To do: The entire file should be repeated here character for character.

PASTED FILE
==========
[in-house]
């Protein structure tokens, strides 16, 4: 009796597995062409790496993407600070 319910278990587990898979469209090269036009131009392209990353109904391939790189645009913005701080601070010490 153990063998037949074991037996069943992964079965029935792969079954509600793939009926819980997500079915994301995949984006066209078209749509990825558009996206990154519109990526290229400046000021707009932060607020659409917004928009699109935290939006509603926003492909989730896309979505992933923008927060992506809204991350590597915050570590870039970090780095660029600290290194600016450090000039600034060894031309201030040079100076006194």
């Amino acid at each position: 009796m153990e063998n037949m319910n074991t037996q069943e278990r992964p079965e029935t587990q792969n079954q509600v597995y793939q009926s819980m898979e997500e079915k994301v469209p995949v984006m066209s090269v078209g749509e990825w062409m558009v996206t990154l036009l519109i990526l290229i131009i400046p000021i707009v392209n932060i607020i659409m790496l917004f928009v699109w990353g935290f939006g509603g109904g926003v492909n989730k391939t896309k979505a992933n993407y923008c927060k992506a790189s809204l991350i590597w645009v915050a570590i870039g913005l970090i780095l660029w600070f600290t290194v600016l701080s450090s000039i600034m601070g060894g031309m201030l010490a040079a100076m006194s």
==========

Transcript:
[in-house]
């Protein structure tokens, strides 16, 4: 009796597995062409790496993407600070 319910278990587990898979469209090269036009131009392209990353109904391939790189645009913005701080601070010490 153990063998037949074991037996069943992964079965029935792969079954509600793939009926819980997500079915994301995949984006066209078209749509990825558009996206990154519109990526290229400046000021707009932060607020659409917004928009699109935290939006509603926003492909989730896309979505992933923008927060992506809204991350590597915050570590870039970090780095660029600290290194600016450090000039600034060894031309201030040079100076006194």
């Amino acid at each position: 009796m153990e063998n037949m319910n074991t037996q069943e278990r992964p079965e029935t587990q792969n079954q509600v597995y793939q009926s819980m898979e997500e079915k994301v469209p995949v984006m066209s090269v078209g749509e990825w062409m558009v996206t990154l036009l519109i990526l290229i131009i400046p000021i707009v392209n932060i607020i659409m790496l917004f928009v699109w990353g935290f939006g509603g109904g926003v492909n989730k391939t896309k979505a992933n993407y923008c927060k992506a790189s809204l991350i590597w645009v915050a570590i870039g913005l970090i780095l660029w600070f600290t290194v600016l701080s450090s000039i600034m601070g060894g031309m201030l010490a040079a100076m006194s």